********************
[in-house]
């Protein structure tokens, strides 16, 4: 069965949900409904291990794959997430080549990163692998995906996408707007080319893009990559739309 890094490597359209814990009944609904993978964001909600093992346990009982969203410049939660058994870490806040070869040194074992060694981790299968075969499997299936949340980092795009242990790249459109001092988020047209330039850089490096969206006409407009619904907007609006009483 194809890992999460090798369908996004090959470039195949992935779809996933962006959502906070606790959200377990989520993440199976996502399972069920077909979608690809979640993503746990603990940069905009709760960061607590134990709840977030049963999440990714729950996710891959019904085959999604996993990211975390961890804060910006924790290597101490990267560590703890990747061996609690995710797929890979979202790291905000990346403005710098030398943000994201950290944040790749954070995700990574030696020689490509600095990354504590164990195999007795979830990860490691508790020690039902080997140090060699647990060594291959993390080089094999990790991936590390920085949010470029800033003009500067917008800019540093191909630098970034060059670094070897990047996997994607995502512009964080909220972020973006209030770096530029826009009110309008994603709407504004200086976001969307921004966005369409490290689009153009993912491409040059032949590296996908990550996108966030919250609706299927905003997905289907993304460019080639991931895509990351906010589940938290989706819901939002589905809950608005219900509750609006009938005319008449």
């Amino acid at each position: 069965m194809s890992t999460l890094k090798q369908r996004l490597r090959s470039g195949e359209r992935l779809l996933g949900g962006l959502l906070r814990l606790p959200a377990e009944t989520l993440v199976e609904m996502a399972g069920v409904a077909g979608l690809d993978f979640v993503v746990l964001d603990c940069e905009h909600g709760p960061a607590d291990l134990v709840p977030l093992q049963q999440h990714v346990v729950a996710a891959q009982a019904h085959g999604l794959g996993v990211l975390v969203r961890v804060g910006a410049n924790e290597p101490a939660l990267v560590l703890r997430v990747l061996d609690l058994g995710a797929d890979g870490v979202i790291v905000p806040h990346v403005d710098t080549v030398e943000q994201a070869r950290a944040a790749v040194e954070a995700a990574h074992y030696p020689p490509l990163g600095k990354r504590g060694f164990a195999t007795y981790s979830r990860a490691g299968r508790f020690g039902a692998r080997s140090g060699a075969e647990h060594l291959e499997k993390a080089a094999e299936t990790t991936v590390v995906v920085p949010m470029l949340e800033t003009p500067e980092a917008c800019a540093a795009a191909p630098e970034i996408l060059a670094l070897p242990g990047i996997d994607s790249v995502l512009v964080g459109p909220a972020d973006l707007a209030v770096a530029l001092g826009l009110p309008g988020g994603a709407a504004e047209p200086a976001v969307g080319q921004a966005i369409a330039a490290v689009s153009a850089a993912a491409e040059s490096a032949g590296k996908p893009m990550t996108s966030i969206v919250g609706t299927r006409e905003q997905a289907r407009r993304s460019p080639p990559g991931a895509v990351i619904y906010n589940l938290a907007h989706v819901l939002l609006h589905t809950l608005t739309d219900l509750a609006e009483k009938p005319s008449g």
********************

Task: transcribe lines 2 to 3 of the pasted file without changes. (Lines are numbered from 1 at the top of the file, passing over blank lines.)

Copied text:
């Protein structure tokens, strides 16, 4: 069965949900409904291990794959997430080549990163692998995906996408707007080319893009990559739309 890094490597359209814990009944609904993978964001909600093992346990009982969203410049939660058994870490806040070869040194074992060694981790299968075969499997299936949340980092795009242990790249459109001092988020047209330039850089490096969206006409407009619904907007609006009483 194809890992999460090798369908996004090959470039195949992935779809996933962006959502906070606790959200377990989520993440199976996502399972069920077909979608690809979640993503746990603990940069905009709760960061607590134990709840977030049963999440990714729950996710891959019904085959999604996993990211975390961890804060910006924790290597101490990267560590703890990747061996609690995710797929890979979202790291905000990346403005710098030398943000994201950290944040790749954070995700990574030696020689490509600095990354504590164990195999007795979830990860490691508790020690039902080997140090060699647990060594291959993390080089094999990790991936590390920085949010470029800033003009500067917008800019540093191909630098970034060059670094070897990047996997994607995502512009964080909220972020973006209030770096530029826009009110309008994603709407504004200086976001969307921004966005369409490290689009153009993912491409040059032949590296996908990550996108966030919250609706299927905003997905289907993304460019080639991931895509990351906010589940938290989706819901939002589905809950608005219900509750609006009938005319008449």
């Amino acid at each position: 069965m194809s890992t999460l890094k090798q369908r996004l490597r090959s470039g195949e359209r992935l779809l996933g949900g962006l959502l906070r814990l606790p959200a377990e009944t989520l993440v199976e609904m996502a399972g069920v409904a077909g979608l690809d993978f979640v993503v746990l964001d603990c940069e905009h909600g709760p960061a607590d291990l134990v709840p977030l093992q049963q999440h990714v346990v729950a996710a891959q009982a019904h085959g999604l794959g996993v990211l975390v969203r961890v804060g910006a410049n924790e290597p101490a939660l990267v560590l703890r997430v990747l061996d609690l058994g995710a797929d890979g870490v979202i790291v905000p806040h990346v403005d710098t080549v030398e943000q994201a070869r950290a944040a790749v040194e954070a995700a990574h074992y030696p020689p490509l990163g600095k990354r504590g060694f164990a195999t007795y981790s979830r990860a490691g299968r508790f020690g039902a692998r080997s140090g060699a075969e647990h060594l291959e499997k993390a080089a094999e299936t990790t991936v590390v995906v920085p949010m470029l949340e800033t003009p500067e980092a917008c800019a540093a795009a191909p630098e970034i996408l060059a670094l070897p242990g990047i996997d994607s790249v995502l512009v964080g459109p909220a972020d973006l707007a209030v770096a530029l001092g826009l009110p309008g988020g994603a709407a504004e047209p200086a976001v969307g080319q921004a966005i369409a330039a490290v689009s153009a850089a993912a491409e040059s490096a032949g590296k996908p893009m990550t996108s966030i969206v919250g609706t299927r006409e905003q997905a289907r407009r993304s460019p080639p990559g991931a895509v990351i619904y906010n589940l938290a907007h989706v819901l939002l609006h589905t809950l608005t739309d219900l509750a609006e009483k009938p005319s008449g």